Children’s Park Then the Aashiana Now…

aashiana.jpg

During my childhood the names of the places signified the meanings they held. The nomenclature was simple enough for all to understand without applying much of the energy on the guess work! If the Ladies Park was meant for the women to relax and gossip then the Children’s park was the place for the children to play and regale. Simple. In the evening my parents would take us to the Children’s park and the reason why they would not go to the ladies Park was that men were simply not allowed to enter the gate of the then Ladies Park! But Children’s park was different as here both my parents would sit and chat while we played and played, occasionally going to them if we had a dispute to settle or seek money for buying roasted grams put in a tapering paper cone.

We would slide on the railing on both sides of the stairs leading to the nearly round structure that had slate roof overhead. It was quite later that I came to know that this seemingly round structure was in fact an octagonal structure! The open, octagonal structure had eight open spaces each having an alcove where we would play “oonch-neech” (High and Low)! Running from one alcove to another and all the time trying hard not to be caught while trying to ascend up the next alcove, is an experience that cannot be described in words! Occasionally, we would peep under this octagonal structure as the ground below was empty and unkempt. We would be afraid of going out there, little knowing that very soon this place would be a well known restaurant of the HPTDC!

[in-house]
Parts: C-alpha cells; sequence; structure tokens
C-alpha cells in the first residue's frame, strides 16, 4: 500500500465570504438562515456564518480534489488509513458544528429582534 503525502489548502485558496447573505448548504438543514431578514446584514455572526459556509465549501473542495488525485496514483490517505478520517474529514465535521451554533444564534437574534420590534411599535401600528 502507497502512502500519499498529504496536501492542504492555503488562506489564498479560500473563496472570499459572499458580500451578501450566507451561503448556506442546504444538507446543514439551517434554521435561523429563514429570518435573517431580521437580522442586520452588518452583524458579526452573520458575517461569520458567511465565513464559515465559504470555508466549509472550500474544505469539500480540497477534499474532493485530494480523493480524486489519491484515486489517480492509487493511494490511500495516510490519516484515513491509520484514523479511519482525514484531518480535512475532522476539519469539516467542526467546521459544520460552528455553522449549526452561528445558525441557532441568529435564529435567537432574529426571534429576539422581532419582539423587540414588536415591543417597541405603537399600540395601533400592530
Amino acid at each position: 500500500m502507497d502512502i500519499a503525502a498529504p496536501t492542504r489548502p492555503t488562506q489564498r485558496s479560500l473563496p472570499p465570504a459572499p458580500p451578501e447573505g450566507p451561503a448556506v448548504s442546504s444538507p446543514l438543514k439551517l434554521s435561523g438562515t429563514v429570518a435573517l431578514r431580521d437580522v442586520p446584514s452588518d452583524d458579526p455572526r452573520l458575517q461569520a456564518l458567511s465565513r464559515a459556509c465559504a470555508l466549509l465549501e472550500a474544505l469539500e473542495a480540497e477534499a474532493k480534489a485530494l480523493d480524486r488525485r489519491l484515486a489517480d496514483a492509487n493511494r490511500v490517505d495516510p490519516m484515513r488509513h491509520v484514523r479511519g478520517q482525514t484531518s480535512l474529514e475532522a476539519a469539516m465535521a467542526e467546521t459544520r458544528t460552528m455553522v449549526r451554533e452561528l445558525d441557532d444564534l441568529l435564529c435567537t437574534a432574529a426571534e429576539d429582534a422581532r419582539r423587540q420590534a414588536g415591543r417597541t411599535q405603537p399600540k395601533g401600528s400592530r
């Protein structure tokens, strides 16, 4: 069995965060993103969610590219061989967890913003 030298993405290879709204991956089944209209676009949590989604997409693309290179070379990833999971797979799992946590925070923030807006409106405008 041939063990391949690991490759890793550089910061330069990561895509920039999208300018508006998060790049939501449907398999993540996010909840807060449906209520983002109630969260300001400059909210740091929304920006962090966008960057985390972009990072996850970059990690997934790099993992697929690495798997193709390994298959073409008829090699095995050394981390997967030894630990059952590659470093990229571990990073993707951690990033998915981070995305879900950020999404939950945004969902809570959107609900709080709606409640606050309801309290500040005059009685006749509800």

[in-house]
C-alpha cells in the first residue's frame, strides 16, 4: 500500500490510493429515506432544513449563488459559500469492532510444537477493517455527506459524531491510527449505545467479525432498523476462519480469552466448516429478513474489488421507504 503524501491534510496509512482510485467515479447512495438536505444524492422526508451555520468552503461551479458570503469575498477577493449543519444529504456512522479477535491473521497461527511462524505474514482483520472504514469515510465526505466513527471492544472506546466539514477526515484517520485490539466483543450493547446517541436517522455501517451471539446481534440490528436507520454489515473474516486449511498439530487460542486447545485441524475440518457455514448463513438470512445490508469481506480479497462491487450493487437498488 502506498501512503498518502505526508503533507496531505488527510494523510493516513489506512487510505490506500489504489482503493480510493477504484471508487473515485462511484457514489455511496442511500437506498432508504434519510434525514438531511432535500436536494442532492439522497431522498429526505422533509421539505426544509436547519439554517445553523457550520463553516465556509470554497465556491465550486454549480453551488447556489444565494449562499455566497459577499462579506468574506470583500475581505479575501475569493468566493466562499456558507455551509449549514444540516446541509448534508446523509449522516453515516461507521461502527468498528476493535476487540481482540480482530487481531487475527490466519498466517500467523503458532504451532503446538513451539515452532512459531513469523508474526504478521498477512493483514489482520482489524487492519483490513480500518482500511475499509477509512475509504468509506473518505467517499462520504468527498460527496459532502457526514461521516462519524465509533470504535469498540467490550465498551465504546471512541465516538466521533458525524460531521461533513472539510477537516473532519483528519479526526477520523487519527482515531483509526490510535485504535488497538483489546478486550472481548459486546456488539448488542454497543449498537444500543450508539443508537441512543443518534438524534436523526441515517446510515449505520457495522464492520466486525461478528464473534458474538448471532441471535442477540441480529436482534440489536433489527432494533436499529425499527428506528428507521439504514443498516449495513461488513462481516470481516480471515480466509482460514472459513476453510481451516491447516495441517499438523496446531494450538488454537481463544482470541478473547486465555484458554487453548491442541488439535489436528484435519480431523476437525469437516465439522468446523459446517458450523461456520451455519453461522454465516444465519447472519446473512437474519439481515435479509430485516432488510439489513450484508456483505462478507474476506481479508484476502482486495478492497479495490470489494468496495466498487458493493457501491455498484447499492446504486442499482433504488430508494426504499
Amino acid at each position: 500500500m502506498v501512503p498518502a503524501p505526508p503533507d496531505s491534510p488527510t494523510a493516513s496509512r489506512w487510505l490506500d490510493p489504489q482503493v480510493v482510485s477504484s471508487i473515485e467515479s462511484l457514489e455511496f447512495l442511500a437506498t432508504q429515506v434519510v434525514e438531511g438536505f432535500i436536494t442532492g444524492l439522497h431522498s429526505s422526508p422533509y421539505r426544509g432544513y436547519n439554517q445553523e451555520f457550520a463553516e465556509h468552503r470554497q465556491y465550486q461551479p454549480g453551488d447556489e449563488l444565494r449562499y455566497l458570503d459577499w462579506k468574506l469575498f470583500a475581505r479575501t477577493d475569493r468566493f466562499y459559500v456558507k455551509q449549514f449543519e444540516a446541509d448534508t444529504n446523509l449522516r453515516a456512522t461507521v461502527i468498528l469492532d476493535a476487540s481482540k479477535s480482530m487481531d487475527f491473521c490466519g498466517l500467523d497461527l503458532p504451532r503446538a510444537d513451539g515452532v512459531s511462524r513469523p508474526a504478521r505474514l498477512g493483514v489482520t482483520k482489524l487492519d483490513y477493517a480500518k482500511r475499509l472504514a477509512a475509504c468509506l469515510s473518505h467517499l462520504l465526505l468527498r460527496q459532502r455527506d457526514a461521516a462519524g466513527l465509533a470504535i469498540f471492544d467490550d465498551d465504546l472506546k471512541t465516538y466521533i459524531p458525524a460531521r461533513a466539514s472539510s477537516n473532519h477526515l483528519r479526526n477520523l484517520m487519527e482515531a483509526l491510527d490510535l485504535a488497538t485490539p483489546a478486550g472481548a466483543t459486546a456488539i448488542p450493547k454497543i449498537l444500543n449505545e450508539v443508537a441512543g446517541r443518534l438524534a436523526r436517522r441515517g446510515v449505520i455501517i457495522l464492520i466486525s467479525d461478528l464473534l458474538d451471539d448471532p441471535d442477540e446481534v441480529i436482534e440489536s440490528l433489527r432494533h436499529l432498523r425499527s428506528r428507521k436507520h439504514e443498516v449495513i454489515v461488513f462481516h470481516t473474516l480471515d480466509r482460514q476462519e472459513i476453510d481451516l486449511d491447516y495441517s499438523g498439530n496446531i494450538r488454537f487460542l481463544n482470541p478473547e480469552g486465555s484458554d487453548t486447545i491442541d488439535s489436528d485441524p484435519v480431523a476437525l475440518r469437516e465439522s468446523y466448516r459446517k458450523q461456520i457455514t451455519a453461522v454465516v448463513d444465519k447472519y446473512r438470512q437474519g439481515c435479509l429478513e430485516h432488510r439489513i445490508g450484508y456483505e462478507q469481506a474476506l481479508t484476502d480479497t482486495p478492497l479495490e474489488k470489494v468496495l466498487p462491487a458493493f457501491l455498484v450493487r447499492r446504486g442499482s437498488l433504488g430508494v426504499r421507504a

My father used to tell us that this octagonal structure was used as a Band-stand during the Raj days and we would be happy enjoying the bliss of being free and playing where the Raj Bands used to play! There was no entry fee to go inside and the park had some beautiful flowers and green grass as well. There was a fountain that oozed water and we would be happy to play beside it.

After sometime, we grew up a little and now instead of playing, it was just sitting there that became our mainstay. Gradually some transformation started taking place. The pitcher carrying statue, in metal, of a Pahari damsel was the first piece of art that found place in the Park and it was not less than a miracle for us to drink water from the pitcher that this statue of a Pahari woman held in her hands! The Park, if my memory seves me right, at this point of time was named Daulat singh Park!

Next came the Goofa restaurant, an apt name for the structure as one had to descend down to get in. It was a good relief to all. The college students, that we were at this time, enjoyed sipping a hot cup of tea in this restaurant. I remember that it was a time when the Dogri folk song “Bhala Sipahiya Dogriyaa…” sung by Lata Mangeshkar was making much news and the Goofa Restaurant was doing a lot to popularize it. Everybody kept on humming this song irrespective of the language on used to converse in. The band-stand of erstwhile Raj days had changed to Song-stand of the then period.

The park above had a ticket entry and had become a hot tourist spot where the photographers made money taking pictures of the tourists along with the “damsel with pitcher”.

Now the Children’s park had become away from the reach of young children as who would pay money everyday to enter the park?

And gradually the upper portion, too, was converted into Aashiana restaurant! During the recent visit, I was sad to find the place changed into a commercial setting wit placards and all.

But it is the old timers like me who would rue the loss of a Children’s Park and find restaurants where once children used to run and regale among the green grass, when their parents sat gossiping!

May be the loss of one generation is the gain of the new generation! Who Knows?

 

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